A prominent economist has warned investors Australia has hit the end of a 40-year trend.
According to AMP Capital chief economist Dr Shane Oliver, current stock investor fears will be justified in the coming months as inflation rises up.
“Shares are at risk of a further near-term correction,” he said in a memo to AMP Ltd (ASX: AMP) clients.
“In the next few months, a further rise in inflation will likely push bond yields higher which may further threaten shares (particularly tech stocks which are vulnerable to higher interest rates).”
But the good news is that this won’t last long.
“While the risks have increased, we are of the view that the inflation spike will prove temporary,” said Oliver.
“There are some very tentative early signs of this with some commodity prices rolling over… semiconductor chip prices trending down and business surveys showing a decline in the ratio of new orders to inventories. There is a long way to go before this is confirmed though.”
A very long deflationary era is now ending
In a longer-term timeframe, OIiver warned investors the world was now at the end of a multi-decade trend.
“We’re likely now going through the bottoming of the long-term decline in inflation that has been in place since the early 1980s,” he said.
“Many of the factors that drove the declining trend in inflation since the early 1980s are now fading.”
After years of struggling to get inflation up, the COVID-19 downturn has given central banks the impetus to be more aggressive.
“The shift from focusing on forecasts to actual inflation means central banks will be slower to raise rates — allowing inflation to rise further. And massive quantitative easing is now being combined with fiscal stimulus which provides an avenue for easy money to boost spending (unlike last decade when fiscal austerity offset easy money),” said Oliver.
“This likely constitutes a ‘regime shift’ in the approach to [boosting] inflation – much like the aggressive approach to keeping inflation down led by the Fed from the early 1980s was a ‘regime shift’.”
Oliver also observed that both the pandemic and the political climate has put globalisation into retreat, leading to less competition.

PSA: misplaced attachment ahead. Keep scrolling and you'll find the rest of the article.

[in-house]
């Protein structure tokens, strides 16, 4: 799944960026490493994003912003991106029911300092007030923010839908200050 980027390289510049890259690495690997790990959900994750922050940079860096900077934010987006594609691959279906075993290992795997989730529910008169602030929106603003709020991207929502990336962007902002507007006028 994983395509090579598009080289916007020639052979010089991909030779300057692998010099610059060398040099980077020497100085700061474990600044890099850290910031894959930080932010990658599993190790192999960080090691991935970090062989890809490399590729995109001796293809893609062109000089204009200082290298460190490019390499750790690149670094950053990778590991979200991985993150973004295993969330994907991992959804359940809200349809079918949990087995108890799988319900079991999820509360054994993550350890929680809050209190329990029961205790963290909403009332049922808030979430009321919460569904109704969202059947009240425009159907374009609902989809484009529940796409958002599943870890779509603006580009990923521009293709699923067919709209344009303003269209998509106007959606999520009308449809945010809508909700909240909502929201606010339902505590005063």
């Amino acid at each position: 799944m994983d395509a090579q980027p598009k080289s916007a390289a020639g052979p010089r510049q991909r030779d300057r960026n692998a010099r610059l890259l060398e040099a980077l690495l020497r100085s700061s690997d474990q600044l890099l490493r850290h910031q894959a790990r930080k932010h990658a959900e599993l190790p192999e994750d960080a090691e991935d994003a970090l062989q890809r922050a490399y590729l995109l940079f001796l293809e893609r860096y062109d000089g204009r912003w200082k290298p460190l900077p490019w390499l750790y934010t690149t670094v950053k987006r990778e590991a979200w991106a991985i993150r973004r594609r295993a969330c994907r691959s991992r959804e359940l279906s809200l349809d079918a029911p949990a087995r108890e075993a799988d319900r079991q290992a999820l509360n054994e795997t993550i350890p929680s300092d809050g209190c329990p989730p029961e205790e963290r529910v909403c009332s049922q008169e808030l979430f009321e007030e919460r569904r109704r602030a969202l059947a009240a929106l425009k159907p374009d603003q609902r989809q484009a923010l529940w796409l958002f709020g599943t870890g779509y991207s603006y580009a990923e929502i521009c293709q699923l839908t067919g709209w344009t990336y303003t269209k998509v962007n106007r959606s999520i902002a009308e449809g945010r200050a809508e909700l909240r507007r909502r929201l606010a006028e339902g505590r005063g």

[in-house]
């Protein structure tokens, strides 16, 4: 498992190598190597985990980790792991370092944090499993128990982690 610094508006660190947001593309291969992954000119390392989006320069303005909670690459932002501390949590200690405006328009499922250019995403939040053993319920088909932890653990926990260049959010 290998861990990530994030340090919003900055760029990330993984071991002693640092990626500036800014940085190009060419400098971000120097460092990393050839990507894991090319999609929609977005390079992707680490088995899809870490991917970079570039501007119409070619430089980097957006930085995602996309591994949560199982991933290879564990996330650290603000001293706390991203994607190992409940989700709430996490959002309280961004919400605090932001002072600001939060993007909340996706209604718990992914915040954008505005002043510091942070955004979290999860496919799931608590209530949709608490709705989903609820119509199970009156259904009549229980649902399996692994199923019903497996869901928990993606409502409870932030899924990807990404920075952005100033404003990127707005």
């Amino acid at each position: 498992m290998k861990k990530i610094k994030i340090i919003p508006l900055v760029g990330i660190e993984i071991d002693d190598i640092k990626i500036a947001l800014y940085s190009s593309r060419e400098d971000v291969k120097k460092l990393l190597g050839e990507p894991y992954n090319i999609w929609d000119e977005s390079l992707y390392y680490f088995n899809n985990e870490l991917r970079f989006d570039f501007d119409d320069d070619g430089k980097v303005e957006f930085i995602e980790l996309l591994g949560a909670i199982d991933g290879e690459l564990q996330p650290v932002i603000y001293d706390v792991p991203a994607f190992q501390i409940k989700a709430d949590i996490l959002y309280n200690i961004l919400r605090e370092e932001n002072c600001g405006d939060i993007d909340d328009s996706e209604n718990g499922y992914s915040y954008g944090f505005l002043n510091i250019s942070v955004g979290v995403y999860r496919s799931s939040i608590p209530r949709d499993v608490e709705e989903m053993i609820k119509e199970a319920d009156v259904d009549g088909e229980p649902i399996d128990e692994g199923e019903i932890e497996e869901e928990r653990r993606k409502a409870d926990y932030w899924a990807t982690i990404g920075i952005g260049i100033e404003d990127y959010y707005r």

“We’re seeing a trend to bigger governments and that can ultimately be associated with lower productivity growth,” he said.
“The ratio of workers to consumers is declining in many countries which may drive higher wages growth and lower productivity growth.”
How will this affect share markets?
Oliver’s view that the inflation spike will be short-lived bodes well for equities in the near-term.
“Cyclical bull markets usually don’t end until excesses build, central banks tighten aggressively, and this drives a collapse in earnings. But this still looks a long way off,” he said.
“As a result, we remain of the view that share markets will provide solid gains over the next 12 months.”
The zero-interest environment that drove growth’s winning streak the last 12 years will “start to fade”, said Oliver, and investor returns will more closely correlate to “underlying yields and earnings growth”.
“Inflation around target is the best scenario as it would still mean low inflation – but less risk of deflation and likely higher wages growth (which is positive in terms of social stability, rising living standards and equality). And investment returns would still be okay.”
The pessimism for growth stocks matches the findings from a recent Vanguard study.
“We expect value to outperform growth over the next 10-year period by as much as 5% to 7% per year, and perhaps by even more over the next 5 years,” read the paper titled Value versus growth stocks: The coming reversal of fortunes.